Torque Shop: Would more wear take place if a driver were to change gears manually regularly?

Motorcyclists weaving through heavy traffic on the Pan-Island Expressway during the evening rush hour.
Motorcyclists weaving through heavy traffic on the Pan-Island Expressway during the evening rush hour. ST PHOTO: ALPHONSUS CHERN

Most automatic transmission cars come with a manual mode these days. Would more wear take place if a driver were to change gears manually regularly?

The simple answer is no.

Modern automatic transmissions which allow manual gear selection have sophisticated controls to maintain efficiency and reliability of both engine and transmission.

You cannot, for instance, select sixth gear when you start from rest nor can you select reverse when travelling at 100kmh.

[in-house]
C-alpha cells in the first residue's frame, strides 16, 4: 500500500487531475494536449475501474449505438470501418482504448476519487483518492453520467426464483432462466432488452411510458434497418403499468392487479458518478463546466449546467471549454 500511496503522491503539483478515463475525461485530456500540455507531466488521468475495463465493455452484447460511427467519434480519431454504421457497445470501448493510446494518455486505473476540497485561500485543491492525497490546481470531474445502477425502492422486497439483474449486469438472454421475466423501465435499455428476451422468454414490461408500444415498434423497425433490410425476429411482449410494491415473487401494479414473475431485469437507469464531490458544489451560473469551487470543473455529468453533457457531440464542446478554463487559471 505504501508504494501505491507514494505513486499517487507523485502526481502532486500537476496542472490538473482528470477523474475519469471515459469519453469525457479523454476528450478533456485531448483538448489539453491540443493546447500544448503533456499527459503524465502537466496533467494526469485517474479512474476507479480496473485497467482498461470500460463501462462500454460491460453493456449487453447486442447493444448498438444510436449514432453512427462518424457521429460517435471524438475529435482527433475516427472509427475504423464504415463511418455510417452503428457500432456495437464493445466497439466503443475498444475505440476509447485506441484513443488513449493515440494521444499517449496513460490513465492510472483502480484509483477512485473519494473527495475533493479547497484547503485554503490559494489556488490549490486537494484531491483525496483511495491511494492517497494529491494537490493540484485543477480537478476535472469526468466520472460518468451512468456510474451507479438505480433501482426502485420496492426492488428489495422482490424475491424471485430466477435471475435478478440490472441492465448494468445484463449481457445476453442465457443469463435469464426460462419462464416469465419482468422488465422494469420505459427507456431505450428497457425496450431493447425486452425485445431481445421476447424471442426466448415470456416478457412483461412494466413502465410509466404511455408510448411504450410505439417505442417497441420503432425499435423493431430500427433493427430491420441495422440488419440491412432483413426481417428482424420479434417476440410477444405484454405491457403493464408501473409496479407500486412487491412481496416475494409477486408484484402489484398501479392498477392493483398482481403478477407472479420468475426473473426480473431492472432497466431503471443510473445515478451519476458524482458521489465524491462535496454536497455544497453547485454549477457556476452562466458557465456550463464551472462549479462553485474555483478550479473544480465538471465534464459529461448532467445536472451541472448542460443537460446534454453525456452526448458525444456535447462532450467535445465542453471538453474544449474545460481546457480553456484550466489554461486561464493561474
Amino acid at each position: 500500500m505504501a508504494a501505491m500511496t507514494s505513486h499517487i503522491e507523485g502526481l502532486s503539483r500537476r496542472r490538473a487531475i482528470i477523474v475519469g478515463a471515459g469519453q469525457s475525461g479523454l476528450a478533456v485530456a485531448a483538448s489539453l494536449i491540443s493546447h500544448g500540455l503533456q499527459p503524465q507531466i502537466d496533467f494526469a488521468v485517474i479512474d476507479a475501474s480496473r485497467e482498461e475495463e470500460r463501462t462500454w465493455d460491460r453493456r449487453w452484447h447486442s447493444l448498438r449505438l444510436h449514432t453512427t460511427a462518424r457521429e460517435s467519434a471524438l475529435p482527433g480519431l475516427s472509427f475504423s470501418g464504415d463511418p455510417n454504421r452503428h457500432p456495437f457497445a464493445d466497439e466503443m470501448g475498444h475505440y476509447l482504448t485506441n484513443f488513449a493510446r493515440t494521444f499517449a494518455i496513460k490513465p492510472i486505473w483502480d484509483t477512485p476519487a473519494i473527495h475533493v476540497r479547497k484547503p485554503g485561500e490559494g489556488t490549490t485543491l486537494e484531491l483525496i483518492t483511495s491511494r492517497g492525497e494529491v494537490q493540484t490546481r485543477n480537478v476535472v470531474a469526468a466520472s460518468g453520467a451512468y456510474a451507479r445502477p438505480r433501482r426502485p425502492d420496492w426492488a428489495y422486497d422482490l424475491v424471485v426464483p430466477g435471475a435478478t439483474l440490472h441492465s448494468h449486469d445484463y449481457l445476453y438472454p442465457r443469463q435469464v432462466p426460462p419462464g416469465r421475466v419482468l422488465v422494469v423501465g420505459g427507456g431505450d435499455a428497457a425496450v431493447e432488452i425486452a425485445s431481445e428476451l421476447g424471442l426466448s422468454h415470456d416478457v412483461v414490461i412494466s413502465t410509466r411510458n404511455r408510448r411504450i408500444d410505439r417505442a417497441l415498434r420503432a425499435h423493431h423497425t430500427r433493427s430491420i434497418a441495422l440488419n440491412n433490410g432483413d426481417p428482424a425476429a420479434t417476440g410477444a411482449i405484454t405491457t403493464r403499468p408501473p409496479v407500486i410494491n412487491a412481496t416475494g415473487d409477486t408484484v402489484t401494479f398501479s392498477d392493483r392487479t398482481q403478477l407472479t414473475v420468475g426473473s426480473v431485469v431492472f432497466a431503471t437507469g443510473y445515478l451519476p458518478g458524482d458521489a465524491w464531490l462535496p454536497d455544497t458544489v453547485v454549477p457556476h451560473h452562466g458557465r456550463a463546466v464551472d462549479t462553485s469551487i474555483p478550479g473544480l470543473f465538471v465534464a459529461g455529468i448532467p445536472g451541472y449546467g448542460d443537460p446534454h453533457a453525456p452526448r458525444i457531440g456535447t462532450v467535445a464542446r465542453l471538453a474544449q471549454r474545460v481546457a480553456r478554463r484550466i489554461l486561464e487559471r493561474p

In fact, the control system basically takes charge in the event of any transmission abuse.

Using the manual mode gives the driver a limited but useful level of control in various circumstances.

A good example is when driving down a spiralling multi-storey carpark - the manual mode can maintain the gear in first to provide maximum engine braking and hence a constant slow speed.

SHREEJIT CHANGAROTH

A version of this article appeared in the print edition of The Straits Times on February 13, 2016, with the headline 'TorqueShop'. Print Edition | Subscribe